The problem with Automattic’s 100 year plan

Many bloggers and web creators want their work to persist after their death. But can they really pay $38,000?

Adam Tinworth
Adam Tinworth

Automattic, the company behind WordPress, announced a plan earlier in the year, that keeps your content online for 100 years, for a one-off payment. Sales have not been stellar, according to an X post from Matt Mullenweg:

Sales of the 100-year plan so far: 0. Hundreds of people filled out the form, though. I think we really messed something up in the follow-up, including not making it self-serve to start. Will review and try again. It's an important promise to us.

I don’t think they’ve messed anything in the follow-up. I think they’ve messed up the price: it’s $38,000 for 100 years. Yes, you read that right. It’s the price of a car.

Even at $380 per annum for a personal site, that’s already on the top end of what you would expect to pay for hosting. And this is for a service that you won’t be actively using for at least part of that period. Few people create content from beyond the grave…

What personal creator has a spare $38,000 lying around to drop in one go on preserving their legacy? Sure, some companies do — but they have better ways of arranging this. And they have a different level of investment in their content outliving them than a personal creator does.

The marketing video makes it plain that they are going for the personal audience:

This seems like a massive mismatch between price and target audience.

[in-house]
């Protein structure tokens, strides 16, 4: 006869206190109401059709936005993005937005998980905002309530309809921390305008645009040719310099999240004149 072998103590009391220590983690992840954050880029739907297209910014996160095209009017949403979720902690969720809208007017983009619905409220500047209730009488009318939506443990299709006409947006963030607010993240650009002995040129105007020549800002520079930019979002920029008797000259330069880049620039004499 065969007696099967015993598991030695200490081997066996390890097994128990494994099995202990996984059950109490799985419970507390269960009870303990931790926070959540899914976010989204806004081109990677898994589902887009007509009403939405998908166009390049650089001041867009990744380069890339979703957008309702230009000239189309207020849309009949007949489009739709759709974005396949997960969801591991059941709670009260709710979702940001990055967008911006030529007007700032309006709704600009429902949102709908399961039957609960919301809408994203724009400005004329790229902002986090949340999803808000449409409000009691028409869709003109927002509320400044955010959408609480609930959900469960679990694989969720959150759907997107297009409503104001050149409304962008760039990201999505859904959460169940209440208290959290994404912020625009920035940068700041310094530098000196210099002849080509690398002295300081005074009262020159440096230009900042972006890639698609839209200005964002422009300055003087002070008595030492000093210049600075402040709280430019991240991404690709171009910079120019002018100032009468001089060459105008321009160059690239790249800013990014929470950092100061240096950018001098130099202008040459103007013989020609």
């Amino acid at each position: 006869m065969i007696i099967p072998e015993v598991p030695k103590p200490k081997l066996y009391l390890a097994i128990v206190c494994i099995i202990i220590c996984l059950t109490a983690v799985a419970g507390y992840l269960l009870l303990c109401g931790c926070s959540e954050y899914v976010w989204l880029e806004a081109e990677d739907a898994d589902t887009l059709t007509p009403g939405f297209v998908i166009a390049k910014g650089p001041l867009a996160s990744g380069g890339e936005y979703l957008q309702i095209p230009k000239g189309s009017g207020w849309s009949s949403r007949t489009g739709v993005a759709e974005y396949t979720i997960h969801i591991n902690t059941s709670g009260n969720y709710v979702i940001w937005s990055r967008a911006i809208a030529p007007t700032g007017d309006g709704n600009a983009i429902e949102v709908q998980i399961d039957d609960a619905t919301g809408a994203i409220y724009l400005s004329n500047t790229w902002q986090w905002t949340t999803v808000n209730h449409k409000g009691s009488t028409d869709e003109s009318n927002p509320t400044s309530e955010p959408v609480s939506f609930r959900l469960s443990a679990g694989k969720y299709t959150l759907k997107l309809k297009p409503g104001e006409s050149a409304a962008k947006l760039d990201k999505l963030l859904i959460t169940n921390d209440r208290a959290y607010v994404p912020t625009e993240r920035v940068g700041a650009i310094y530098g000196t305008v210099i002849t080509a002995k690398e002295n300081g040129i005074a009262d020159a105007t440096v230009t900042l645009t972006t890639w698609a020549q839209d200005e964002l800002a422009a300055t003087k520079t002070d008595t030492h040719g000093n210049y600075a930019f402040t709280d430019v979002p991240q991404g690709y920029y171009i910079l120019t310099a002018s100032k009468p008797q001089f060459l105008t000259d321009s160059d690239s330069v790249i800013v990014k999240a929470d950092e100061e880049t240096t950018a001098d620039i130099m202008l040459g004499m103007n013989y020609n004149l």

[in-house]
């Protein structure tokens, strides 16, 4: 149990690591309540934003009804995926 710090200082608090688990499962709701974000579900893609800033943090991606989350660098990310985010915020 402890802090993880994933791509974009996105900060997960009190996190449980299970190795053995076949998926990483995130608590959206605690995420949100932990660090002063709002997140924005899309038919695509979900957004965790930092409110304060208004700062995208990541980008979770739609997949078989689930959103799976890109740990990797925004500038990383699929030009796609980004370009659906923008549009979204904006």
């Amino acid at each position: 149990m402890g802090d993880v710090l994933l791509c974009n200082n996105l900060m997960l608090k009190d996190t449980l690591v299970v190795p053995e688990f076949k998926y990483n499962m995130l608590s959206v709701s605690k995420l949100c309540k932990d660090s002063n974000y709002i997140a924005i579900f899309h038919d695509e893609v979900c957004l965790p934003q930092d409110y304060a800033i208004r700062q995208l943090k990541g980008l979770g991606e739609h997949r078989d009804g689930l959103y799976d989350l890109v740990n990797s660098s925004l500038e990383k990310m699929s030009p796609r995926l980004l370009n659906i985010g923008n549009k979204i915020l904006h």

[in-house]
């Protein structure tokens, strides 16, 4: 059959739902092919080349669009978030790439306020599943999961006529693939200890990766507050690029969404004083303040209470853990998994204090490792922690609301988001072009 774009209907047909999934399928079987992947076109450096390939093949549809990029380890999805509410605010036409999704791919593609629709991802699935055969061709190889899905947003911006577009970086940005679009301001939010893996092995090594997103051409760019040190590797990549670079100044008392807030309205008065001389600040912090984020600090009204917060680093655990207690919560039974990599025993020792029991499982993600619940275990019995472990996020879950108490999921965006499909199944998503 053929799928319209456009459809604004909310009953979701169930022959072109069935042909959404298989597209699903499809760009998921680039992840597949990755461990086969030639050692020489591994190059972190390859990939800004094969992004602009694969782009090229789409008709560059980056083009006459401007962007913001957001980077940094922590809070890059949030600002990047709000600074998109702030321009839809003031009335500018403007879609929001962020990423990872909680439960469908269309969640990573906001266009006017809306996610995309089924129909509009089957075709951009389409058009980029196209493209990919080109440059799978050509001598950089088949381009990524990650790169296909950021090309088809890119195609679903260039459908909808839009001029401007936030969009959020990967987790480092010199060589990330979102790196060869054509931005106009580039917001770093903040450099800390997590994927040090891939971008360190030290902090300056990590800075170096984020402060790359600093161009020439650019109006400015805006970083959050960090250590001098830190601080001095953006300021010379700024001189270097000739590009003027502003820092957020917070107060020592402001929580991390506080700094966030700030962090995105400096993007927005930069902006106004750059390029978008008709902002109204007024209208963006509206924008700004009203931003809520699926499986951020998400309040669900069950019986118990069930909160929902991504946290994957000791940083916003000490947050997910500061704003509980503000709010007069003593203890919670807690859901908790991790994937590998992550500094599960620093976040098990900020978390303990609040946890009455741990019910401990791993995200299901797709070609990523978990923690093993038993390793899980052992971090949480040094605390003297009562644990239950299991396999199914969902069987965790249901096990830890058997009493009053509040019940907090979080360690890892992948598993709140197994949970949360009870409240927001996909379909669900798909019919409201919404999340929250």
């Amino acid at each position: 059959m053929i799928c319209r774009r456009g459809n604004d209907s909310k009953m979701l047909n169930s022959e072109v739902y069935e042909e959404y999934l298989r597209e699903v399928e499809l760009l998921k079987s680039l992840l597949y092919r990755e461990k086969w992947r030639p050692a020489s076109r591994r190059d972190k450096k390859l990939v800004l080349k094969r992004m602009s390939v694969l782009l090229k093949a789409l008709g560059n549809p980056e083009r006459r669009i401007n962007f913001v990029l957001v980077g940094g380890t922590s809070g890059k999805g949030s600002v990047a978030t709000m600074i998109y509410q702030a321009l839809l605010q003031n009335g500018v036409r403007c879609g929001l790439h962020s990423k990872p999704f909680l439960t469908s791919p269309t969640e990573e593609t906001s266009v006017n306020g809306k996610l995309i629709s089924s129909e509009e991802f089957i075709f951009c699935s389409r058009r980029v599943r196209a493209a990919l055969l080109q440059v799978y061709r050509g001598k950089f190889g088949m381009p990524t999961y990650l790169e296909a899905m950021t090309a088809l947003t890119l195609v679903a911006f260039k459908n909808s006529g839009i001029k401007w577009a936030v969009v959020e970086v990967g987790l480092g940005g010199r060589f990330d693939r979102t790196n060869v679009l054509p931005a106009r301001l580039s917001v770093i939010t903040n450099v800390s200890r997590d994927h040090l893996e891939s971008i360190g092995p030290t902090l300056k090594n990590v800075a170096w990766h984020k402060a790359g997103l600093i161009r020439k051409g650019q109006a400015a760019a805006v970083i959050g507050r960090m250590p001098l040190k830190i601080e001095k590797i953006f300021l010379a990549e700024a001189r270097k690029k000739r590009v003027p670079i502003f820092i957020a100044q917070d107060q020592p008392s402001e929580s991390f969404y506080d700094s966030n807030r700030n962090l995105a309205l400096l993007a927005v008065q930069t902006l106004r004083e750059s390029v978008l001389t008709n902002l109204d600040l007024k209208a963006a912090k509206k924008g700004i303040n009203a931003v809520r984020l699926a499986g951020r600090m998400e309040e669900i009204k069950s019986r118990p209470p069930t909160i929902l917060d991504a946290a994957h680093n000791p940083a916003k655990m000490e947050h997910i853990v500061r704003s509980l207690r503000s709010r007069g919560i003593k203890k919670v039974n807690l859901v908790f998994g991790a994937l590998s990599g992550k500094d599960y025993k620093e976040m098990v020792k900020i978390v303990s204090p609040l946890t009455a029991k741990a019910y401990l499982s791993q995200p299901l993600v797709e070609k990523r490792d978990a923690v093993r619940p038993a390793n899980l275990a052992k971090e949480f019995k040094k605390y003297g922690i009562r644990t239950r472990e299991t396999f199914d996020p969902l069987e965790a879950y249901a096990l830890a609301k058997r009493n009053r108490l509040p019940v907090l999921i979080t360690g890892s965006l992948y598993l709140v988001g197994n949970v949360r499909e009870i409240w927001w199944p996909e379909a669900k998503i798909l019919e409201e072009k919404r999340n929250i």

A legacy plan, not a current one

Perhaps a better option here would be a much lower-priced offer, that essentially keeps a static version of your site online after your death. That’s what I’d be interested in paying for. I’ve ploughed 20 years of my life into this site and, despite a few wobbles over the last couple of years, right now I don’t intent to stop. I’d like the site to persist after my death, not least so my daughters could come back an read it if they ever wanted to, but there’s no easy way to arrange that.

When I first heard about the 100 year plan, I was excited. But then I saw the price. As a middle-aged father of two who spends half his week working in academia, I do not have anything like $38,000 lying around to preserve my legacy. Right now, this is a way of rich people assuring their precious content lives on after their death, not the ordinary web creator. And, as they’ve discovered, that market is basically non-existent.

In essence, what they’ve come up with is a plan to use WordPress now, and then preserve that after your death, for an eye-watering up-front cost. What we really need is a plan to preserve your website for 100 years after you die. Much less work, much less cost.

The Winer solution

Dave Winer has come up with a solution that seems to work:

I'm very much a customer for this service. It would be worth $10K for to buy 100 years of persistence for my web writing. A simple easy to understand service that helps get the process started.

And he then outlines a process that allows him to keep writing his site in the way he does now, but keep a version of it on Automattic’s servers that becomes the default once he dies.

$10k is still an “ouch” price, but it’s moving into the realms of achievable for people. If you let me spread the cost a little, I’d be up for that.

There’s a market here. I’m part of it. But not at $38,000.


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Adam is a lecturer, trainer and writer. He's been a blogger for over 20 years, and a journalist for more than 30. He lectures on audience strategy and engagement at City, University of London.